A Japanese in New York

 

Hideo Watanabe is a Japanese architect. He is married, and they have a three-year-old son, Nobi. Hideo works for a company with offices in several countries. They live in one of Tokyo's suburbs, and Hideo does a lot of "commuting", travelling to and from work. Hideo and his wife Susie are open-minded, and they both like challenges and experiences. Here is how the young family gets a new address for a long period of time.

 

When his (1)   asked Hideo to work in his company's office in New York City, the young Japanese architect was excited. He told his wife he wanted this new assignment and she agreed that this would be a good experience for both of them. They found a tenant to rent their small house and packed their clothing and personal items for the two-year change of (2)  . With their three-year-old son, the Watanabes moved into a large apartment with many rooms, owned by his employer, in the Chelsea section of New York.

Unlike the people who work in the company's office in San Francisco, the Watanabes don't live in a mostly-Japanese (3)  . In San Francisco, the wives speak Japanese to each other and to the Japanese-American storekeepers, but in New York's Chelsea, people of all backgrounds, races and religions live in this very desirable neighborhood. Susie, Hideo's wife, has become more (4)   in English, and is a member of a cooperative nurseryschool, where Nobi, their son, has many friends. Hideo, too, deals with Americans daily and he speaks English well enough to use popular expressions and slang. In Japan, he was more formal when meeting with clients and the other people he worked with. But in America, he enjoys a (5)   way of doing business that would not be approved in Japan.

The company that hires Hideo does business in many countries, putting up buildings and selling them or renting them. The pay of the employees is (6)   to the level of the country where they work. Because of this, the Watanabes live on a much higher scale than in Japan. Their apartment is four times the size of their Japanese apartment, with more electrical appliances and higher (7)  . More kinds of food are available at local stores, at prices lower than in Japan. The Watanabes often hire a baby sitter and enjoy an evening at a good restaurant in New York, but in Japan, it is not easy for them to find someone to (8)   with Nobi. In their neighborhood in Japan, the restaurants are not of high quality. It doesn't feel like a special evening when they eat in these restaurants.

In Japan, Hideo takes a bus to the (9)   railroad, and then rides on the train into Tokyo. It takes more than three hours from the time he leaves his house until he arrives at work. The office opens for business at 8:30 am, but many company meetings start at 7:00 am. Hideo usually has to wake at 5:00 am, bathe and dress, and be at the bus stop by 5:45. He eats breakfast in the office, usually at a conference table with the members of his work (10)  , discussing the buildings they are working on. He never leaves work before 7:00 pm, and sits down to dinner with his wife at 9:30 or 10:00 pm. He (11)   sees Nobi on weekdays, because the young boy is asleep when he leaves and sleeping when he gets home.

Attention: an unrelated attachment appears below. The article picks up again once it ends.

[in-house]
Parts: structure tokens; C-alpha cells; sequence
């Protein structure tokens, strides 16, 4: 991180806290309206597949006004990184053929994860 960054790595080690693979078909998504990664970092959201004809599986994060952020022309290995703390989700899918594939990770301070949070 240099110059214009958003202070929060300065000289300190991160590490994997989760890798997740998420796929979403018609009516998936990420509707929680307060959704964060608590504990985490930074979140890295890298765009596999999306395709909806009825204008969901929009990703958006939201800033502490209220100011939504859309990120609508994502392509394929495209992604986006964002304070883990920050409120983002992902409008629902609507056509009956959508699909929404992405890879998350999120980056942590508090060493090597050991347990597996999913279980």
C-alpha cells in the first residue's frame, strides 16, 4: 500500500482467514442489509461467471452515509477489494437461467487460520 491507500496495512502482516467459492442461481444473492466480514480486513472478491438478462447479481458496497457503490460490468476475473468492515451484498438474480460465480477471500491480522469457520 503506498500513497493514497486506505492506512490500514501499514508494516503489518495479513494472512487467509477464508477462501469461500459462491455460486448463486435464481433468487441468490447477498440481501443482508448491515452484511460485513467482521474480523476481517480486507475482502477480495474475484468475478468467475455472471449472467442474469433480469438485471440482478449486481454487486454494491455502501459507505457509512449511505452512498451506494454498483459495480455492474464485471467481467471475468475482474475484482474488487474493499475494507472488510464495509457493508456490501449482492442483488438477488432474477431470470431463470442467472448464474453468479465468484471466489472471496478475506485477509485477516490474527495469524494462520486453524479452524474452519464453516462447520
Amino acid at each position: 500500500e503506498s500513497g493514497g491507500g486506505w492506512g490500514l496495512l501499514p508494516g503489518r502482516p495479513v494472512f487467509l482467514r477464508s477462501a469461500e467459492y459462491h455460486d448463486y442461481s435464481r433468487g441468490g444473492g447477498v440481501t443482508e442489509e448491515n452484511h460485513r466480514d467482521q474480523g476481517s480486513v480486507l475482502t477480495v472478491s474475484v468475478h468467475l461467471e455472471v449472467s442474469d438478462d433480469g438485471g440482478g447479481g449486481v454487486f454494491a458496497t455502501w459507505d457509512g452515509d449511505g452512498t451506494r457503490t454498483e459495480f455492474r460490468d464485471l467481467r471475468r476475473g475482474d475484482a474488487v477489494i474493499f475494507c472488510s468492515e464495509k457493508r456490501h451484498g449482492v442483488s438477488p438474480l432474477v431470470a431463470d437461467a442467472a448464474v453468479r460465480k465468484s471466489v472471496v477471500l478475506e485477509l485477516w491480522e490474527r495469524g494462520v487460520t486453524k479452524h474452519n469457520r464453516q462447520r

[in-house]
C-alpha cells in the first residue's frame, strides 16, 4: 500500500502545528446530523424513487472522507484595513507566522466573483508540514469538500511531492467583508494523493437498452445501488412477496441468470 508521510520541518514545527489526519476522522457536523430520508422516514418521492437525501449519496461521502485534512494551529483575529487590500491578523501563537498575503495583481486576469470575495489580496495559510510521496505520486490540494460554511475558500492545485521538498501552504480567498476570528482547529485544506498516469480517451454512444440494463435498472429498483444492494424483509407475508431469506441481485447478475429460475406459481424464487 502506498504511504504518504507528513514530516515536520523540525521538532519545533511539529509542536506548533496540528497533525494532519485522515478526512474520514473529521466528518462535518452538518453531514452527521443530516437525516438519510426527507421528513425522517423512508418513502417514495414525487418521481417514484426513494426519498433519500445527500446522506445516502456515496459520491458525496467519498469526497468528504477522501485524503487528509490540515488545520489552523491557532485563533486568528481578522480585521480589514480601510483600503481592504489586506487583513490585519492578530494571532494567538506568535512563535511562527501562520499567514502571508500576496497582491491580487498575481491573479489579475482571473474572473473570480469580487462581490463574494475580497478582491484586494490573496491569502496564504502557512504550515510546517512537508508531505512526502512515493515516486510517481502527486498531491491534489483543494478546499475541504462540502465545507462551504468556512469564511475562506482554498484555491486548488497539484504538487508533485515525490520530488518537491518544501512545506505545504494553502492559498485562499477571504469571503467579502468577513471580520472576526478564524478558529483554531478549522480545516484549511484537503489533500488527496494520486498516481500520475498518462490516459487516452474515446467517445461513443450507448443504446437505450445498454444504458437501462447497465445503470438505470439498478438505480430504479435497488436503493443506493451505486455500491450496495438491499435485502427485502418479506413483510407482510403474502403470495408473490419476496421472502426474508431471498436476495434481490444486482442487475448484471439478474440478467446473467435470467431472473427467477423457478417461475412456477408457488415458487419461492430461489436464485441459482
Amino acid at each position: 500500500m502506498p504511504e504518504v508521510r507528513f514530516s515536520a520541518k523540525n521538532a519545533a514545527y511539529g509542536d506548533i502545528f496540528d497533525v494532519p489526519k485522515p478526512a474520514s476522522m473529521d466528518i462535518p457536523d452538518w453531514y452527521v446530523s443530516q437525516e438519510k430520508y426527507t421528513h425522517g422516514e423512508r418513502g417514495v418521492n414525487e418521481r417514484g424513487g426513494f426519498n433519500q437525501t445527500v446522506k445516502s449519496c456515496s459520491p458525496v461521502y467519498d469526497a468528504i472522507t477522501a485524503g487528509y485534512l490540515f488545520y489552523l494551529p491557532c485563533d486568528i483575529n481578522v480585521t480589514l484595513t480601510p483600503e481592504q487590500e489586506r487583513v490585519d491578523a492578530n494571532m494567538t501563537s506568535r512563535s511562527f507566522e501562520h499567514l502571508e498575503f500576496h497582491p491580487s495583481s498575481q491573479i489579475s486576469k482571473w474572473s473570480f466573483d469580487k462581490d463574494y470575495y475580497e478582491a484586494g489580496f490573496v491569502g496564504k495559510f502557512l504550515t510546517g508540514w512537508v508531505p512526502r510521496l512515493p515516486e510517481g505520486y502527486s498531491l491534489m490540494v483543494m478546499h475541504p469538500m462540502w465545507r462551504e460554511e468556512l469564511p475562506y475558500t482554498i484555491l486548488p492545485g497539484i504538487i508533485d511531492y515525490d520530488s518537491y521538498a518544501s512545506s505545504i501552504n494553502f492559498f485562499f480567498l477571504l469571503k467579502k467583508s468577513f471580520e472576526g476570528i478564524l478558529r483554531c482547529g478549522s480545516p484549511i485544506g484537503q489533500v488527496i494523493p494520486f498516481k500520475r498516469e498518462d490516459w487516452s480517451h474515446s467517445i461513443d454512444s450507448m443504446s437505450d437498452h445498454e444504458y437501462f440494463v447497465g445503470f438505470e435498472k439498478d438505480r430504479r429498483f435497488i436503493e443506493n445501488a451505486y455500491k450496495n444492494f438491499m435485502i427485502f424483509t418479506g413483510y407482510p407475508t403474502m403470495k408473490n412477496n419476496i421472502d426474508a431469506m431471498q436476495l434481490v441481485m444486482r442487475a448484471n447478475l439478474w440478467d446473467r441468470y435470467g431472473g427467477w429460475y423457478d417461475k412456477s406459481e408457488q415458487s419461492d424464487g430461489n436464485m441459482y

In New York, Hideo can take a bus for a five-minute (12)   to work, or walk when the weather is nice. His office opens at 9:00 am, but he and the other workers meet for (13)   in the company's cafeteria at 8:00. He usually eats lunch at his desk, but may go out for lunch with a client. He eats an American lunch in the office but usually takes (14)   to one of the many good Japanese restaurants in New York. In Japan, he never takes clients out, because that is something done by the senior members of the company. And because the American workday ends at around 5:00 pm, Hideo usually leaves the office (15)   after 5:30. Nobi joins his parents at dinner and Hideo can play with him, bathe him and put him to bed. "That's usually the best part of my day," he says.

But not everything in New York is "better" for the (16)  . With their Japanese friends, they can relax and "be Japanese," but with Americans, they say they are aware of their (17)   differences and must adjust to them. Americans ask too many personal questions, they both agree, and, although they realize this is a way of making friendly (18)  , it makes them uncomfortable. In Japan they say they never talk about careers with (19)  , but in New York they are asked frequently about their future plans and if they want to (20)   to Japan.

They also are worried that Nobi will find it difficult to be like the other Japanese children when he (21)  . They speak to him in Japanese, but he has learned, through television and contact with the other children at the nursery school, to speak English like a New Yorker. Even at the age of three, he corrects Susie's pronunciation. Both parents are also unhappy because Nobi can't spend time with his (22)  , and they, too, would like to see their parents. Because the assignment is for two years, the company will not pay for a (23)   trip to Japan, so they will have to wait until Hideo is called back to Japan.

Hideo thinks their lifestyle is very good, and will be sorry when they return to Japan. Susie agrees that they have a comfortable way of life, but she (24)   the Japanese culture and the friends they have at home.